The rich list

Over 200 people of Pakistani origin are on the Panama Papers list and there are some very big names indeed

Editorial April 05, 2016
PHOTO: FILE

The Panama Papers constitute one of the biggest-ever leaks of confidential or secret information, surpassing in volume alone that made by Edward Snowden.

The papers were leaked from a Panamanian law firm called Mossack Fonseca and in 11.5 million documents there is a trove of information as to how the world’s richest people have concealed their money in offshore companies in order to avoid taxation.

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Over 200 people of Pakistani origin are on the list and there are some very big names indeed. The leak and the subsequent analysis by the International Consortium of Investigative Journalists and the German newspaper Suddeutsche Zeitung has made headlines around the world, but in the case of those named as from Pakistan, which includes individuals belonging to the prime minister’s family, it has done nothing — so far — to uncover any wrongdoing or criminal activity.



Very wealthy people have attempted to avoid taxation since time immemorial. So-called ‘tax havens’ were developed to service this need as well as provide significant revenue for the countries in which they are legally based. There is nothing inherently illegal about operating a tax haven nor anything inherently illegal in taking advantage of the relief from taxation they offer. But it is also true that tax havens can be and have been used for criminal purposes, providing a parking place for ill-gotten gains and laundering dirty money.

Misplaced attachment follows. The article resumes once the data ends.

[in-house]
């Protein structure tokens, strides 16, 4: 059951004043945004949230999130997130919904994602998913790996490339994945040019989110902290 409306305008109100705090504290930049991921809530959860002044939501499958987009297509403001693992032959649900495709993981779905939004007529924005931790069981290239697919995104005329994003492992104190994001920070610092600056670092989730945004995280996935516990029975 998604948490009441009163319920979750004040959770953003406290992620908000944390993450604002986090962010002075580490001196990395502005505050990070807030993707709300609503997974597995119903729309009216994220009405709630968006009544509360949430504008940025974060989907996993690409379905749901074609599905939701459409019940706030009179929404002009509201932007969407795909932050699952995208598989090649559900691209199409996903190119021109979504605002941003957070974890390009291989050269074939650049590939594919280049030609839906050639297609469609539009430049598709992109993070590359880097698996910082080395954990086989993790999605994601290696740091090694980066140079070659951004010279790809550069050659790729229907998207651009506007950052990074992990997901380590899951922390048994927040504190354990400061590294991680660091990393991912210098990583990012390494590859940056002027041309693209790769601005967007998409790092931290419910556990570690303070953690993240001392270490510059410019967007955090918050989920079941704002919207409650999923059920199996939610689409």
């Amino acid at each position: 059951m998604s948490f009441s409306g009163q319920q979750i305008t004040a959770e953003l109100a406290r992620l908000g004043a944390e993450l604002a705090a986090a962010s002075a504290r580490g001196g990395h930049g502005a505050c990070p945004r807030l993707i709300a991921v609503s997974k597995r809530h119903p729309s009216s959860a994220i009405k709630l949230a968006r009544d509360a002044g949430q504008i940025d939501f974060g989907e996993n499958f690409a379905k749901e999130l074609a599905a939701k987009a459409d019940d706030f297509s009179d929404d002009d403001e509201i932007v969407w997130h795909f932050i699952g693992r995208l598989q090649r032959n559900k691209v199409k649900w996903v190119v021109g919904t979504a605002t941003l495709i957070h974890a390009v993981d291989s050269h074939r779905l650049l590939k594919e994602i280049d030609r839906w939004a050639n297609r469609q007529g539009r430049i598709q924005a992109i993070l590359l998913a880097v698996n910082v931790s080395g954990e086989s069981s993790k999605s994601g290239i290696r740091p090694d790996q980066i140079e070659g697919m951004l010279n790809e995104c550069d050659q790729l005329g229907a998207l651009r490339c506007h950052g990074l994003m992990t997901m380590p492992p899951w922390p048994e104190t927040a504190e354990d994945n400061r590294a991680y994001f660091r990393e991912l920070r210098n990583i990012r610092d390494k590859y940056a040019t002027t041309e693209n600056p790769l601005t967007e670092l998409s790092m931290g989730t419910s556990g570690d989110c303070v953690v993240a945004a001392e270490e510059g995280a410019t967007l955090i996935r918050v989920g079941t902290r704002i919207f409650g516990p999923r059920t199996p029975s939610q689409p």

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They offer a cloak of invisibility to those using them. While there is no evidence so far that any of those named in Pakistan have done anything other than what very rich people do worldwide when they avail themselves of tax-haven services, it remains doubtful whether there will ever be any impartial investigation within the country that could confirm this.

Hiding one’s wealth may not be a crime per se but it does give rise to suspicion and doubt as to motive and if those who rule us are in any way found linked to such activity, they have to face and answer the uncomfortable questions they are confronted with.

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These revelations may not confirm any criminality but they do sit uneasily in terms of the fact that the ruling classes of Pakistan have used tax havens for decades whilst presiding over a desperately poor country, where the tax burden is unfairly borne by the salaried and working classes while the super rich conveniently avoid paying their share.

Published in The Express Tribune, April 6th,  2016.

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COMMENTS (16)

syed & syed | 4 years ago | Reply | Recommend As said and discussed offshore business is not a crime. But it is a crime when Shareef family purchased flats before selling the Industry in 2005 in Saudi Arabia.What was the source of this investment It becomes a crime when a person holding key position in the government and those sitting in parliament are involved. An article in the daily News regarding this subject is very comprehensive. PM of Iceland resigns. PM of UK clarified his position that he sold his shares much before he contested for the post. If Nawaz Shareef was honest he should have listened to the wife of Shahbaz Shareef instead of Ch Nisar going around the world with a begging bowl. The Supreme Court should take a Suo moto action and all parliamentarians and there sons and daughter and wives be put on ECL and debarred from holding any office pending inquiry. Armed forces be asked to assist to close the doors of parliament and PM house..
excalibur | 4 years ago | Reply | Recommend @observer: stop peddling wrong information. Musharraf is not in the list of rogues
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